Top News, Articles, and Interviews in Philosophy

Abortion, Women & the Right

For years, the right has been passing anti-choice laws in the hope they will end up in the Supreme Court and lead to the overturning of Roe v Wade. Alabama passed such a law. More recently, Texas passed a diabolically clever law crafted to effectively ban abortion . My adopted plague land state of Florida [More]

Race/Gender Swapping: Why Not Just Create New Characters (or focus on old ones)?

In fiction, race/gender swapping occurs when an established character’s race or gender is changed. For example, the original Nick Fury character in Marvel is a white man, but this character was changed to a black man in the Ulimates and in the Marvel Cinematic Universe. As another example, the original Dr. Smith in Lost in [More]

Tendentious Terminology in Ethics

Ethical theorists may sometimes engage in "persuasive definition": re-defining an evocative phrase for their own purposes, in a way that their opponent will reasonably regard as inaccurate and unfair.  Two examples that always annoy me are "treating someone as a mere means" and the "separateness of persons".  Opponents of consequentialism all too often trot out these phrases to indicate deep flaws in consequentialism. But it only works for them if they first redefine these terms to mean something that has nothing to do with the literal meaning of treating someone as a mere means or the separateness of persons.  You might as well redefine "terrorist" to denote adherents of the opposing views, and then complain that your opponents are all terrorists.  It's dishonest rhetoric, and ought to be avoided.  In this post, I'll explain my two examples, and why I consider them so misleading.  Others are welcome to comment with other examples -- especially any that you think consequentialists may be guilty of!Treating someone as a mere means (rather than as an end in themselves) would violate the moral datum that each person has final (non-instrumental) value.  That sure would seem a straightforward moral blunder.  But Kantians redefine the phrase to instead mean something like acting upon someone without their consent.  Of course, it's fine to try to argue for the view that acting upon someone without their consent is incompatible with [More]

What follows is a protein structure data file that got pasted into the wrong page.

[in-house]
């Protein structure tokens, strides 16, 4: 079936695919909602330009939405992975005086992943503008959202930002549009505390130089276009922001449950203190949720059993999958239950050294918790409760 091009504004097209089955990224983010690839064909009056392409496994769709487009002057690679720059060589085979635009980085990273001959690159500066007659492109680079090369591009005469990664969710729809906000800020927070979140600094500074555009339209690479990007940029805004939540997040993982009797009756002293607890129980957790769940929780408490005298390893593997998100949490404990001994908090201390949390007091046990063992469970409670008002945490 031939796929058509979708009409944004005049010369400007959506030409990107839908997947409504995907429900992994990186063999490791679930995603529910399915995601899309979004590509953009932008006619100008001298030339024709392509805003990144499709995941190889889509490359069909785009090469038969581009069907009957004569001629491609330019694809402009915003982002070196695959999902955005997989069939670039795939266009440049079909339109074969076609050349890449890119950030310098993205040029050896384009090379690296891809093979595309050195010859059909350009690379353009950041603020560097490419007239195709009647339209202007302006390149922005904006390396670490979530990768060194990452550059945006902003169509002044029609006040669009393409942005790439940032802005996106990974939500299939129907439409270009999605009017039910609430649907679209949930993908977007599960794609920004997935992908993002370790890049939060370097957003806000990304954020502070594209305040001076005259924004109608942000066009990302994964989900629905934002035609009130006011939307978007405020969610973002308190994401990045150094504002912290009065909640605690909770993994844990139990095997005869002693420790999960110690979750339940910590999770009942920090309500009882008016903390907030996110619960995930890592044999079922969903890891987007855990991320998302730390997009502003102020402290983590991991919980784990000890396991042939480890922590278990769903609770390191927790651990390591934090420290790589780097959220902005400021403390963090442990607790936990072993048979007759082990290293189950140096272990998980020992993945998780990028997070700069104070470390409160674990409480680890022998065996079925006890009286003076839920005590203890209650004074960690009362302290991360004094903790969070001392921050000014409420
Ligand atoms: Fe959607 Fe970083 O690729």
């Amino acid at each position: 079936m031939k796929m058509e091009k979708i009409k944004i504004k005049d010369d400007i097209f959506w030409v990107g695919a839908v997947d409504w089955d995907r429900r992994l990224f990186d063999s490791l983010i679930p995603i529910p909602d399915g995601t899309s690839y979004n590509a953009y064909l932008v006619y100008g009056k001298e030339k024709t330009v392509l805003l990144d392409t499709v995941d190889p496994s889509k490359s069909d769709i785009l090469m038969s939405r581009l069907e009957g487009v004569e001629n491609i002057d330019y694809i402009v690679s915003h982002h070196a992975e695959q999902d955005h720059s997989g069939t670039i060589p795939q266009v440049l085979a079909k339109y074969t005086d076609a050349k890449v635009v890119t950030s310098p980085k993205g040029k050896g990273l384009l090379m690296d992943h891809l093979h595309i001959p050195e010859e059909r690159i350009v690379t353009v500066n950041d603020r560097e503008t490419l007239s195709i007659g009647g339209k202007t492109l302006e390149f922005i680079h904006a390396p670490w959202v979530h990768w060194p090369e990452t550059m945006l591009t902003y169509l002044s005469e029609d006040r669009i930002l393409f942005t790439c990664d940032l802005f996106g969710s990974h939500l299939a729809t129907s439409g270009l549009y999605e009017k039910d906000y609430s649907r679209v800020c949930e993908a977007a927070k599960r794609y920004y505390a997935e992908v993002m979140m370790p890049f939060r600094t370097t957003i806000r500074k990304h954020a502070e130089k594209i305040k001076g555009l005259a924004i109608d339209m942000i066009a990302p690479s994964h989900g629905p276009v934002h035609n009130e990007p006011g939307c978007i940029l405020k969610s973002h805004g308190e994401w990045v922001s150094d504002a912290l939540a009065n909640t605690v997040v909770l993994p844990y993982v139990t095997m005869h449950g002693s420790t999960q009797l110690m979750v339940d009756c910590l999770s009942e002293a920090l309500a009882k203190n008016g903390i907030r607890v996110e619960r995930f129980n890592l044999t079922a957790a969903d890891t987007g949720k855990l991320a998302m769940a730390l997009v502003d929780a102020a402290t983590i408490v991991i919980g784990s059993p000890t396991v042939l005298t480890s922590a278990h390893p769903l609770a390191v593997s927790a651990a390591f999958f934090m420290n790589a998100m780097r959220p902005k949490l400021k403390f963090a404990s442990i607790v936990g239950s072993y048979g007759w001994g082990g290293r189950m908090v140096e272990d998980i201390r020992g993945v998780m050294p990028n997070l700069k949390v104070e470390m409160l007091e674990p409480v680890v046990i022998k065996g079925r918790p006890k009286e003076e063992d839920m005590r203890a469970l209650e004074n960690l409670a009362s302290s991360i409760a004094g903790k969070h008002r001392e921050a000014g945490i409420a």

“Refusing” vs “Declining” the Vaccine

Because of the psychological power of rhetoric, words do matter. As philosophers point out in critical thinking, words have both a denotation (the meaning) and a connotation (the emotions and associations invoked). Words that have the same (or similar) denotation can have very different connotations. For example, “police officer” and “pig” (as slang) have the [More]

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Dr. Robert McKim
  • on Religious Diversity
  • Professor of Religion and Professor of Philosophy
  • Focuses on Philosophy of Religion
  • Ph.D. Yale

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Dr. Alvin Plantinga
  • on Where the Conflict Really Lies
  • Emeritus Professor of Philosophy (UND)
  • Focuses on Epistemology, Metaphysics, Philosophy of Religion
  • Ph.D. Yale

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Dr. Peter Boghossian
  • on faith as a cognitive sickness
  • Teaches Philosophy at Portland State University (Oregon)
  • Focuses on atheism and critical thinking
  • Has a passion for teaching in prisons
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